Pierre Sauvé owned a sugar plantation on the Mississippi River seventeen miles above
New Orleans, in what is now River Ridge, Jefferson Parish, LA.  On May 3, 1849, the levee
at the Sauvé plantation gave way.  Initially, there was hope that the flood wouldn't reach
the city, but, by May 15th, water was lapping at Rampart Street.

A levee along the lower bank of the Carondelet Canal protected Faubourgs Marigny and
St. John and other areas below the canal, but Uptown and the Central Business District
didn't fare as well.  The water kept coming and all efforts to close the crevasse proved
unsuccessful.  Finally, on June 20, engineers Dunbar and Surgi managed to stop the flow.

The famous Mississippi River flood of 1927 would have undoubtedly wreaked havoc on New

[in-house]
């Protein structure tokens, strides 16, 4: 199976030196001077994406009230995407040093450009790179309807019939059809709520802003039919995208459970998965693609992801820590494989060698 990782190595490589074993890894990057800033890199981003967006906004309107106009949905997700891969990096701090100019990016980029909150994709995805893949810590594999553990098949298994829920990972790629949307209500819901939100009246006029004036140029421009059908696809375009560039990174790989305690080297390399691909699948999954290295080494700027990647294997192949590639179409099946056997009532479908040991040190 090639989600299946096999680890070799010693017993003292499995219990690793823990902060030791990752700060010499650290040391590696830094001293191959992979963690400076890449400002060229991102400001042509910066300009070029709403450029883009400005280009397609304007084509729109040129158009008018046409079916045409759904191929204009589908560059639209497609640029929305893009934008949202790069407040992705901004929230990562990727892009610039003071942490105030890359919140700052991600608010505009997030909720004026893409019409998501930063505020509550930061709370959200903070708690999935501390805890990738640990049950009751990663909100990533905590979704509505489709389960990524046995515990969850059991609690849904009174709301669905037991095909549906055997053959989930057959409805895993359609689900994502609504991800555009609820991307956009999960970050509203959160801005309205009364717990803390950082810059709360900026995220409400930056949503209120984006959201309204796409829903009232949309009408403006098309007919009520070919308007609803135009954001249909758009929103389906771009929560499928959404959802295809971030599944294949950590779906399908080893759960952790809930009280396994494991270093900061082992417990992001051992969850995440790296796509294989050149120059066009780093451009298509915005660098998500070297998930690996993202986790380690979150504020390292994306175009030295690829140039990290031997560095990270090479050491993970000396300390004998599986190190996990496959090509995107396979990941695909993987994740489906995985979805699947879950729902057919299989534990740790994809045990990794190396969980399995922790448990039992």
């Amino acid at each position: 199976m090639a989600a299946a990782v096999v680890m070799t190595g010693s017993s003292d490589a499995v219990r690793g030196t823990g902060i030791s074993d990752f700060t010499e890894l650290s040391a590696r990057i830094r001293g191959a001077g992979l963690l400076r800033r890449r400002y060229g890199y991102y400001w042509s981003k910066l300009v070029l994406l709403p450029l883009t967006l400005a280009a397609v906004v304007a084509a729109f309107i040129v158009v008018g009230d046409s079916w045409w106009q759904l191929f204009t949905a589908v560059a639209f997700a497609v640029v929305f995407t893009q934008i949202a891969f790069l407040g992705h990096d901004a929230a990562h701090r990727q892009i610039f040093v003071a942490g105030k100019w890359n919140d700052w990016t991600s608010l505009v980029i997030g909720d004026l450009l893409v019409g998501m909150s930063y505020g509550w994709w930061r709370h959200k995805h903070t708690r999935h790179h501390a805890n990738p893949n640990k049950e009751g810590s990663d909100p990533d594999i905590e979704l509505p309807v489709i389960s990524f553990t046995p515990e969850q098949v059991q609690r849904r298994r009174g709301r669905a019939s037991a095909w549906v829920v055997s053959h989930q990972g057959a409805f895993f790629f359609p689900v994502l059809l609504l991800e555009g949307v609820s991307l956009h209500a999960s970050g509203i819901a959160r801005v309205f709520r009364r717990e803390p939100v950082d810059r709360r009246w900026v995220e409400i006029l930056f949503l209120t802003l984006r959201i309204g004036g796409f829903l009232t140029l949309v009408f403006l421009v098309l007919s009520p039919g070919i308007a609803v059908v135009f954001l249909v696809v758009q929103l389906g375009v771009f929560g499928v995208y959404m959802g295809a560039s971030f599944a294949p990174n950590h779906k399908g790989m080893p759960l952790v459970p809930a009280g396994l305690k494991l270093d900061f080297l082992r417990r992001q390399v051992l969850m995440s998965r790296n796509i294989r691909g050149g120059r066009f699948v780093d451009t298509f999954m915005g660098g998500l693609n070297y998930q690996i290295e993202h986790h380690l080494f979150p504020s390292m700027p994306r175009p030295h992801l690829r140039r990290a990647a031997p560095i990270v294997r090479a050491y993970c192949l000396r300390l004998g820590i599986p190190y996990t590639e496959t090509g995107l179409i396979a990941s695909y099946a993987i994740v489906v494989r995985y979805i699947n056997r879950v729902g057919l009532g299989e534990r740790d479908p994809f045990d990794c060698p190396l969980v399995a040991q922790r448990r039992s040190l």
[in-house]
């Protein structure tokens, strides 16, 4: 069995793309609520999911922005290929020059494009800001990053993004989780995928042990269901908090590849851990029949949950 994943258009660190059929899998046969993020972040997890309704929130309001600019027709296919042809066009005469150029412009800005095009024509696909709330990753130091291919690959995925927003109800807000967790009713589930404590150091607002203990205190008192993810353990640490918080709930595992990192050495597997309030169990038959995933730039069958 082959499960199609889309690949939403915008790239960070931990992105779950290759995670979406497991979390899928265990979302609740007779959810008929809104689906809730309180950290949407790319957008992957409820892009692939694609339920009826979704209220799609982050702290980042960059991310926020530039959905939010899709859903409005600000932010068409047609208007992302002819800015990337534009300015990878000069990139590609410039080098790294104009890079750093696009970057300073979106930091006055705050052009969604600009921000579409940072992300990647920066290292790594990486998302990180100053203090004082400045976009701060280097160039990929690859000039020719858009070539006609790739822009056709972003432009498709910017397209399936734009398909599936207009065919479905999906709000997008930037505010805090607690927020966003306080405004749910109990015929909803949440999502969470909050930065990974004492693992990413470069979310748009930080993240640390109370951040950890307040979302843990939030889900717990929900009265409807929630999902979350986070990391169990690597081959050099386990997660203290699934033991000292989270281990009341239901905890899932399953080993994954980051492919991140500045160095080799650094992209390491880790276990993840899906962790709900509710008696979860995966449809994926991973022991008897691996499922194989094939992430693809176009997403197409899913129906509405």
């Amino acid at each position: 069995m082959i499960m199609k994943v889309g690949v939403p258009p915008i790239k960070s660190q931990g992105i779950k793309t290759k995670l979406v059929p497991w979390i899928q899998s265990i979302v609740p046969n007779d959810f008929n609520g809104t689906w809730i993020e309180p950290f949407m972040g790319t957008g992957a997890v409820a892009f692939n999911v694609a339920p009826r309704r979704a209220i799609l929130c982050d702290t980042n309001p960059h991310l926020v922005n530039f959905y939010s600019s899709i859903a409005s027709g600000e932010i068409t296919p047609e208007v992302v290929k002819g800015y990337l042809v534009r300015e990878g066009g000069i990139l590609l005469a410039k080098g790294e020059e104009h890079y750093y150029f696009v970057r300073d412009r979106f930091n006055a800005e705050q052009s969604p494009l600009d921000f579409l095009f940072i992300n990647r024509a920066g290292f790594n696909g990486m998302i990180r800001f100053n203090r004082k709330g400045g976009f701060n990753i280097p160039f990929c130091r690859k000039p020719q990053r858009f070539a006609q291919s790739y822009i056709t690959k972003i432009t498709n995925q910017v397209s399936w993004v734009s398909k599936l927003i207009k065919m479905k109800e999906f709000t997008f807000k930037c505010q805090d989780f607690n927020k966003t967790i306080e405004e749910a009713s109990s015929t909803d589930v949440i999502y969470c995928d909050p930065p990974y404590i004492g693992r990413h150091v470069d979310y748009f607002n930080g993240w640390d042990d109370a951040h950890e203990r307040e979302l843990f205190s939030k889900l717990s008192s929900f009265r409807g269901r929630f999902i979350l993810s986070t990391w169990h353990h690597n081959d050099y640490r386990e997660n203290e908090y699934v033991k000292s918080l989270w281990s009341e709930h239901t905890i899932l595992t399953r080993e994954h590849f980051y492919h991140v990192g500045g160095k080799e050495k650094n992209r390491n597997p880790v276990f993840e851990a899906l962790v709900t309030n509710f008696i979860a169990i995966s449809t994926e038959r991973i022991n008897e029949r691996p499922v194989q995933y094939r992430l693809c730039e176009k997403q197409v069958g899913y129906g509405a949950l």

Orleans, as it did on so many other places that year, but an artificial crevasse was created
down river to save the city.  Therefore, the Sauvé Crevasse of 1849 is notable because it was
the last flooding New Orleans experienced directly from the Mississippi River.  -- Nancy
Sauvé Crevasse
Flooding on Canal Street caused by the Sauve Crevasse,
painted in 1849 by Elizabeth Lamoisse
Newspaper ad, May, 1849:
"Excursion to the Crevasse at Sauvé's ~ On Wednesday and Thursday, May 16th
and 17th -- The A. W. Vanleer, commanded by Capt. Gretainger, will leave on
Wednesday, 16th at 4:00 o'clock p.m., from foot of St. Louis Street and on
Thursday, 17th, at foot of Canal, at 4 p.m.  No postponements on account of the
weather.  A fine Cotillion Band is engaged for the ladies.  Fare 50 Cents each way
-- Children half price.  A rare chance to see the rushing of the mighty waters."